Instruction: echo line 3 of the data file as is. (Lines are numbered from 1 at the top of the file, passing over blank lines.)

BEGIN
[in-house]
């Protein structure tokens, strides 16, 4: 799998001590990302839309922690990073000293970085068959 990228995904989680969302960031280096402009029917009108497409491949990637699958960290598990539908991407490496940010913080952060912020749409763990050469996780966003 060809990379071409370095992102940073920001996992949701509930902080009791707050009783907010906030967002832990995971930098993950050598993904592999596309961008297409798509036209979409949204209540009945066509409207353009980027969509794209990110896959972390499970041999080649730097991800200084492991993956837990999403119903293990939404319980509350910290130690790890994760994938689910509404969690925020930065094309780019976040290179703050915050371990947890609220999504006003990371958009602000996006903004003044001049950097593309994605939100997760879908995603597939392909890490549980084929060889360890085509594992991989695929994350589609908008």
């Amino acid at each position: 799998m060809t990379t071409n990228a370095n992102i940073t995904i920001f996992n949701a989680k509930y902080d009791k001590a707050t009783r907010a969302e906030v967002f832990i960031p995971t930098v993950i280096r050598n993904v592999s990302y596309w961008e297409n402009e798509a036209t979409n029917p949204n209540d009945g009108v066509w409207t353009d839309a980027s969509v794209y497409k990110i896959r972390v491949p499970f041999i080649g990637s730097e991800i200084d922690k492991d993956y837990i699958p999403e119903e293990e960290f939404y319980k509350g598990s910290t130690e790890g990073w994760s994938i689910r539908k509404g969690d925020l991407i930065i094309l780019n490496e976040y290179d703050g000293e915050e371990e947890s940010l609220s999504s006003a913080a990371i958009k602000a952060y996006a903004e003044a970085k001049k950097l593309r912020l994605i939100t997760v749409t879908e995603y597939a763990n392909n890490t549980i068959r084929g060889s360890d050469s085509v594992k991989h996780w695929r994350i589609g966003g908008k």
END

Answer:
């Amino acid at each position: 799998m060809t990379t071409n990228a370095n992102i940073t995904i920001f996992n949701a989680k509930y902080d009791k001590a707050t009783r907010a969302e906030v967002f832990i960031p995971t930098v993950i280096r050598n993904v592999s990302y596309w961008e297409n402009e798509a036209t979409n029917p949204n209540d009945g009108v066509w409207t353009d839309a980027s969509v794209y497409k990110i896959r972390v491949p499970f041999i080649g990637s730097e991800i200084d922690k492991d993956y837990i699958p999403e119903e293990e960290f939404y319980k509350g598990s910290t130690e790890g990073w994760s994938i689910r539908k509404g969690d925020l991407i930065i094309l780019n490496e976040y290179d703050g000293e915050e371990e947890s940010l609220s999504s006003a913080a990371i958009k602000a952060y996006a903004e003044a970085k001049k950097l593309r912020l994605i939100t997760v749409t879908e995603y597939a763990n392909n890490t549980i068959r084929g060889s360890d050469s085509v594992k991989h996780w695929r994350i589609g966003g908008k």